by Crystal Cockman
February 6, 2017
While at the Pee Dee Wildlife Refuge in Anson County a few years ago, during a meeting of the Greater Uwharrie Conservation Partnership, we spotted an interesting species, thought to be out of its natural range – the wood stork (Mycteria americana). There were four of them, all juvenile, and they were perched on some of the dead standing trees in a marshy area.
The wood stork is the only stork species found in North America. It was formerly called the wood ibis, but it is not an ibis. Their head resembles that of an ibis, which is where they got the former name. They are white with black-gray legs and pink feet, and their head is dark brown with a bald gray to black face and neck. They are approximately 45 inches tall with a wingspan of 5 feet. They have a long bill, up to ten inches in length, and it is curved. Unlike herons, they fly with their neck stretched out.
They are found in the Carribean, Central and South America, and in North America north to North Carolina and west to Mississippi. They breed in Florida, Georgia and South Carolina. Wood storks are found in marshy habitats, in coastal areas, tidal pools, swamps, and mangroves. They eat fish, frogs, mollusks, snails, and insects. The wood storks hunts with its bill open in the water, and when it feels prey it quickly closes its mouth shut. The average response time is 25 milliseconds, making it one of the fastest reflexes among vertebrates. Wood storks breed in the late winter dry season in Florida, when fish congregate in shrinking pools.
Wood storks nest in colonies, building stick nests in trees. There may be as many as 25 nests in a single tree. Wood stork pairs often mate for life, and may return to the same nesting site year after year. Both the male and female build the nest and care for the young. The everglades in Florida are the stronghold of the breeding population in the United States. In drought years, which have been more frequent as of late, raccoons as the top predator of juvenile wood storks can more easily access the nests. Adult wood storks do not have a major predator; though can be taken by alligators.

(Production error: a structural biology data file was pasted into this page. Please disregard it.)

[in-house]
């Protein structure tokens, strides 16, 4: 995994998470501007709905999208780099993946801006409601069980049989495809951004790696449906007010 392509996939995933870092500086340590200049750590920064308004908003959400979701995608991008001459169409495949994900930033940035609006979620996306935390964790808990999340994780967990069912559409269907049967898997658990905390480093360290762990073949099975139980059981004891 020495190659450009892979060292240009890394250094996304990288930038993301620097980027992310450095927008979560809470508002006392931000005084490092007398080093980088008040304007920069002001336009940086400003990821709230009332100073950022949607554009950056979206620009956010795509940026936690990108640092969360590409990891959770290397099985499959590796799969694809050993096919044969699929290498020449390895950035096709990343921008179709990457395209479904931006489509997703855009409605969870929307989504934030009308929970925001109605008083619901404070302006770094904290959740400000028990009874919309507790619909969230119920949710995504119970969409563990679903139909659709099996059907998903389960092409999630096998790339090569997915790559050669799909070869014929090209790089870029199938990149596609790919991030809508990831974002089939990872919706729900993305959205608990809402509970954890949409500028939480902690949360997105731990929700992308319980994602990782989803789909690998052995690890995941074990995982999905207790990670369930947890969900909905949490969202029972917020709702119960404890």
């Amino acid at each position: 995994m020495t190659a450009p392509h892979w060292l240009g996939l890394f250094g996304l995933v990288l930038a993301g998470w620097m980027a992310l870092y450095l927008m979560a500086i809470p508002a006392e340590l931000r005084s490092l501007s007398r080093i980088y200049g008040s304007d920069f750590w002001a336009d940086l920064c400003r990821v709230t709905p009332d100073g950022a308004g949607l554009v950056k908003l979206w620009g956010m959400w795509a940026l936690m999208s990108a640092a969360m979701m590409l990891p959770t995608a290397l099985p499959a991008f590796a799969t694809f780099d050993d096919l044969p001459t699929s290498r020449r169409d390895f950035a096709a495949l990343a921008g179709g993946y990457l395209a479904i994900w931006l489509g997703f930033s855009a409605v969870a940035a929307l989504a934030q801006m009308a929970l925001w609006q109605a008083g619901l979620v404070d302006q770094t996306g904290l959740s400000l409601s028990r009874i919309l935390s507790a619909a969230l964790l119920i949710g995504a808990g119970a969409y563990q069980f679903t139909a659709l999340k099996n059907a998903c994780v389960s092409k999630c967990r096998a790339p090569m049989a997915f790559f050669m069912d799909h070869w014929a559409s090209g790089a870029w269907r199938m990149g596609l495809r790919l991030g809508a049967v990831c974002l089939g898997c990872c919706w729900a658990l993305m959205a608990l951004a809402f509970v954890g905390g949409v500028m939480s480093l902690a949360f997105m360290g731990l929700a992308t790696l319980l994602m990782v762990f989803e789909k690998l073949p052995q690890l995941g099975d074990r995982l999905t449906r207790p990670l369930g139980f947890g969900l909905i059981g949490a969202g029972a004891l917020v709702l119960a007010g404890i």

Once classified as endangered (listed in 1984), they were upgraded in 2014 and are now classified as a threatened species by the U.S. Fish and Wildlife Service. The southeast breeding population declined from 20,000 pair in the 1930s to about 5,000 pair in the late 1970s. Since 2004, the number of nesting pairs has remained above 6,000. The current estimated breeding population is believed to be greater than 8,000 pairs.
Restoring wetlands has been key to the increased number of wood storks found, especially as it expanded its range into North Carolina and Mississippi. Habitat loss due to wetland destruction and changes in water regimes by construction of levees and canals that alter water flow, invasive species, and pollution still threaten the species. Pythons, an invasive species in the everglades, are one source of pressure on the species. Pesticides and mercury accumulating in fish is also responsible for the death of some wood storks. To ensure wood storks remain off the endangered list, preserving their habitat both for breeding and foraging should be one key endeavor.